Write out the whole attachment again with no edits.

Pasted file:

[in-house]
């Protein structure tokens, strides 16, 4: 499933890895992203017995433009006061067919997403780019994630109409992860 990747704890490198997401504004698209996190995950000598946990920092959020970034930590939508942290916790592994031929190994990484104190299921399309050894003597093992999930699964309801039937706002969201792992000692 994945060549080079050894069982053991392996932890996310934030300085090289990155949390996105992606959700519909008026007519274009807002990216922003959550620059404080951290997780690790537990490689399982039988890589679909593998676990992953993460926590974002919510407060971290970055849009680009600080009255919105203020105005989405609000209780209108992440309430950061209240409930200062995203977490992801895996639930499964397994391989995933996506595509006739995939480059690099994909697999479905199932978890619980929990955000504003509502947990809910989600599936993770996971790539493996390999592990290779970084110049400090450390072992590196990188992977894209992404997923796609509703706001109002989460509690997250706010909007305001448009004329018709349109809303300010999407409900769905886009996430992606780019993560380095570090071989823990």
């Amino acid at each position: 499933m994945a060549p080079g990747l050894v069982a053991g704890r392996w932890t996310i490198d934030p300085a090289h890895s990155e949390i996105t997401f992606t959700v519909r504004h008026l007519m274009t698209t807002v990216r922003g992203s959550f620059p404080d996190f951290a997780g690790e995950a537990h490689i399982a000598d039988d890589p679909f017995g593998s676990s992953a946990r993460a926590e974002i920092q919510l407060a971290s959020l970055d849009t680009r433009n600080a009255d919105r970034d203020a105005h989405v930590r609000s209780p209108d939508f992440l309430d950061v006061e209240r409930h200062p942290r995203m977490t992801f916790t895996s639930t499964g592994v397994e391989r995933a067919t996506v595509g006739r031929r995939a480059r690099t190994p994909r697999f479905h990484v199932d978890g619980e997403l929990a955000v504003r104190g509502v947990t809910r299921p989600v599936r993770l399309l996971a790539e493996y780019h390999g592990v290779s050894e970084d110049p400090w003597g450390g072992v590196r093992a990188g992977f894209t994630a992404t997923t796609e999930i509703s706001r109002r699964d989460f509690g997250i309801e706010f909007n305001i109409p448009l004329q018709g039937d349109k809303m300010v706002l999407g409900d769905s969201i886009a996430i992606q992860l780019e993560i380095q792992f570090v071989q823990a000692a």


[in-house]
């Protein structure tokens, strides 16, 4: 499933890895992203017995433009006061067919997403780019994630109409992860 990747704890490198997401504004698209996190995950000598946990920092959020970034930590939508942290916790592994031929190994990484104190299921399309050894003597093992999930699964309801039937706002969201792992000692 994945060549080079050894069982053991392996932890996310934030300085090289990155949390996105992606959700519909008026007519274009807002990216922003959550620059404080951290997780690790537990490689399982039988890589679909593998676990992953993460926590974002919510407060971290970055849009680009600080009255919105203020105005989405609000209780209108992440309430950061209240409930200062995203977490992801895996639930499964397994391989995933996506595509006739995939480059690099994909697999479905199932978890619980929990955000504003509502947990809910989600599936993770996971790539493996390999592990290779970084110049400090450390072992590196990188992977894209992404997923796609509703706001109002989460509690997250706010909007305001448009004329018709349109809303300010999407409900769905886009996430992606780019993560380095570090071989823990």
């Amino acid at each position: 499933m994945a060549p080079g990747l050894v069982a053991g704890r392996w932890t996310i490198d934030p300085a090289h890895s990155e949390i996105t997401f992606t959700v519909r504004h008026l007519m274009t698209t807002v990216r922003g992203s959550f620059p404080d996190f951290a997780g690790e995950a537990h490689i399982a000598d039988d890589p679909f017995g593998s676990s992953a946990r993460a926590e974002i920092q919510l407060a971290s959020l970055d849009t680009r433009n600080a009255d919105r970034d203020a105005h989405v930590r609000s209780p209108d939508f992440l309430d950061v006061e209240r409930h200062p942290r995203m977490t992801f916790t895996s639930t499964g592994v397994e391989r995933a067919t996506v595509g006739r031929r995939a480059r690099t190994p994909r697999f479905h990484v199932d978890g619980e997403l929990a955000v504003r104190g509502v947990t809910r299921p989600v599936r993770l399309l996971a790539e493996y780019h390999g592990v290779s050894e970084d110049p400090w003597g450390g072992v590196r093992a990188g992977f894209t994630a992404t997923t796609e999930i509703s706001r109002r699964d989460f509690g997250i309801e706010f909007n305001i109409p448009l004329q018709g039937d349109k809303m300010v706002l999407g409900d769905s969201i886009a996430i992606q992860l780019e993560i380095q792992f570090v071989q823990a000692a």